Our Mission is to develop, rigorously evaluate, and refine urologic and surgical technology, techniques, and devices in order to improve knowledge and enhance patient care.
Areas of particular focus include:
Histotripsy: In collaboration with colleagues in Biomedical Engineering, we developed a new technique of tissue ablation called Histotripsy - non-invasive, non-thermal, mechanical focused ultrasound tissue ablation. By applying pulses of intense acoustic energy to a targeted volume, controlled cavitation (microbubble formation and collapse) can be produced. This leads to precise mechanical fractionation of targeted tissues with negligible thermal effects and immediate ultrasound imaging feedback. Our lab pioneered the development of histotripsy in pre-clinical models and facilitated the translation of Histotripsy for BPH and other urological applications. Dr. Roberts was awarded the 2014 Gold Cystoscope from the American Urological Association in recognition of these contributions and accomplishments. This prestigious award is presented annually to one urologist distinguished by outstanding contributions to the profession within ten years of completing residency training. Furthermore, this research was foundational in establishing a start-up company, HistoSonics, Inc. in 2009.
Augmented Shock Wave Lithotripsy: In collaboration with Tim Hall, PhD in Biomedical Engineering, we are conducting research to enhance conventional shockwave lithotripsy (SWL) by applying low amplitude acoustic bursts between therapeutic lithotripsy pulses to alter the cavitation environment surrounding urinary stones. The resulting coalescence and clearing of residual nuclei and bubbles from the acoustic path improves efficiency of each lithotripsy pulse. This is a natural extension of our work on histotripsy and techniques for controlling cavitation processes. Application of this technology for SWL has the potential to markedly improve stone fragmentation, increase stone free rates, and decrease surrounding tissue injury. Although SWL is a noninvasive treatment modality, and is favored by patients in many cases, it has experienced a decreased pattern of utilization compared to ureteroscopy, largely a result of inferior stone free rates. Successful application of this research will improve SWL efficiency and lead to better outcomes for patients. As implementation of this technology can likely be accomplished without altering commercial SWL systems, diffusion of this technology is expected to be rapid, affording urologists and their patients, improved options for urinary stone treatment.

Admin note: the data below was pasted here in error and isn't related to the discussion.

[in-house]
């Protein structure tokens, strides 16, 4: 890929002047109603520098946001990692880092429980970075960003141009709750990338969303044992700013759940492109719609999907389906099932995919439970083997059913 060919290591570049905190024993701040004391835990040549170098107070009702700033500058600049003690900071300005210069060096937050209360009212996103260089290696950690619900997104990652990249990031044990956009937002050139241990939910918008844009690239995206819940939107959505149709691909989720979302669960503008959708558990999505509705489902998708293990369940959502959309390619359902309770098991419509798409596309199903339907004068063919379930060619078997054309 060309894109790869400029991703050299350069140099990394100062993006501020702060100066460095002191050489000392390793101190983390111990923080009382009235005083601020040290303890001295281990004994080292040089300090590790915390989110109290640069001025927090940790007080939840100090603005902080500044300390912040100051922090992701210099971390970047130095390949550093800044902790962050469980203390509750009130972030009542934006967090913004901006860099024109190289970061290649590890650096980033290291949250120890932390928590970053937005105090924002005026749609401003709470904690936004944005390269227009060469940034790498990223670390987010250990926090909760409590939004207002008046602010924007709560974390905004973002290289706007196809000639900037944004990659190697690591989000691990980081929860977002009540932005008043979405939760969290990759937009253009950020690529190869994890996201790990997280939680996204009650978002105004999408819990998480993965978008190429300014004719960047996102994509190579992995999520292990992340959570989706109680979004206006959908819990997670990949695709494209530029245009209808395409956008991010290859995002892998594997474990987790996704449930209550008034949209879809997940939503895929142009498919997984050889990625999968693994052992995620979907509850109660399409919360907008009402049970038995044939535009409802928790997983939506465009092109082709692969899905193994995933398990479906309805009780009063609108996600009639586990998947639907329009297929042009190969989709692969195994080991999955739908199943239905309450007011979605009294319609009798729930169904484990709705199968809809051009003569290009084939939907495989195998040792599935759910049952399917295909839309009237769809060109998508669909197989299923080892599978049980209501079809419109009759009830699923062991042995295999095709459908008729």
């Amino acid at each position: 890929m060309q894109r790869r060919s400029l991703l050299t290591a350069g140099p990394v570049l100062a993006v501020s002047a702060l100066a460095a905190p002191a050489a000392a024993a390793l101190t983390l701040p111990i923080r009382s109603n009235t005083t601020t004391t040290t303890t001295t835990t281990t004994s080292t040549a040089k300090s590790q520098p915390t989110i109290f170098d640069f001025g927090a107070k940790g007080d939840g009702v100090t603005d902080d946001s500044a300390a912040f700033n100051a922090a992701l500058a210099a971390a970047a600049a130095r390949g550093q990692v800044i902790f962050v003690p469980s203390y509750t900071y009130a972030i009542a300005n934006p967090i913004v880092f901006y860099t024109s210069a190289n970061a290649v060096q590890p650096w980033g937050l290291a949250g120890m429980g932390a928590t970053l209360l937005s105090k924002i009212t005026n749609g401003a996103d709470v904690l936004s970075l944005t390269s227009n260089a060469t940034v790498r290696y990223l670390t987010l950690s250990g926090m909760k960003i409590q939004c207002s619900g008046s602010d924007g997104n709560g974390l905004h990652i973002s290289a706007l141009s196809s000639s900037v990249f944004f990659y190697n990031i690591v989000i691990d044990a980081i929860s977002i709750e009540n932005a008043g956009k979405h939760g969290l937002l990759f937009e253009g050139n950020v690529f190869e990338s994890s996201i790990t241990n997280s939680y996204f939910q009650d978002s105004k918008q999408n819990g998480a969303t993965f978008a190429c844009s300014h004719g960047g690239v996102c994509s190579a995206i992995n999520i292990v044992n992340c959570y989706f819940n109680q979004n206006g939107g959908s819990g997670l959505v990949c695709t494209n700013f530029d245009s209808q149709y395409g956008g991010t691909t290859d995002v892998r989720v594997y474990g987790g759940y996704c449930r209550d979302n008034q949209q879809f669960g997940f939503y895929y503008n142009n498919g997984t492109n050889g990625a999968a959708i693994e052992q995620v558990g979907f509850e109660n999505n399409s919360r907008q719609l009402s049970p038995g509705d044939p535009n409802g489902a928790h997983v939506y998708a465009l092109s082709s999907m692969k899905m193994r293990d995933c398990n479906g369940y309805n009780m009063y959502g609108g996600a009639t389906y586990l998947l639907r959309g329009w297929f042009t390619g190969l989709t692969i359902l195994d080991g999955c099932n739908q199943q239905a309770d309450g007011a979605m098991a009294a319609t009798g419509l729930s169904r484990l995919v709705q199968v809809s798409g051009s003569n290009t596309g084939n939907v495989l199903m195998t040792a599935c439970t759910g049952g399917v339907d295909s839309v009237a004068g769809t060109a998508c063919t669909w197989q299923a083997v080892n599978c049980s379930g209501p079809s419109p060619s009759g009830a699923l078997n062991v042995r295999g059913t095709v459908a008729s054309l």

Laser Lithotripsy: Led by Khurshid Ghani, MD, and with support of extra-mural funding, we are exploring new techniques utilizing high power holmium laser energy to more efficiently fragment and disintegrate kidney and ureteral stones. Conventional techniques involve fragmentation and time consuming retrieval of fragments. However, very fine fragmentation (stone dusting) is achievable thus allowing spontaneous passage of sand like stone material (called dust) and very small fragments. We are actively researching laser parameters and techniques to optimally and reliably produce stone dusting across a heterogeneous spectrum of stone composition. Additionally, efforts are underway to characterize laser-stone interactions with high-speed imaging, evaluate thermal safety of these higher-power techniques, and development of new devices to facilitate clearance of stone debris. We also have a strong collaboration with Prof. Adam Matzger, Professor in Chemistry, to understand structural stone factors that affect holmium laser fragmentation efficiency, and to develop improved stone models that can be used for urinary stone research. Our findings will help us understand what aspects of macro and microstructural urinary stone detail are important for laser fragmentation.
Device development: We are developing devices to improve the efficiency of ureteroscopic stone surgery. These include ancillary instruments to stabilize the stone for laser lithotripsy, as well as a project with biomechanical engineering to create a new endoscope to aid with stone dusting. This project was awarded first prize at the 2018 national Biomedical Mechanical Engineering IDEA competition, and is currently supported by a Kickstarter Award from Fast Forward Medical Innovation.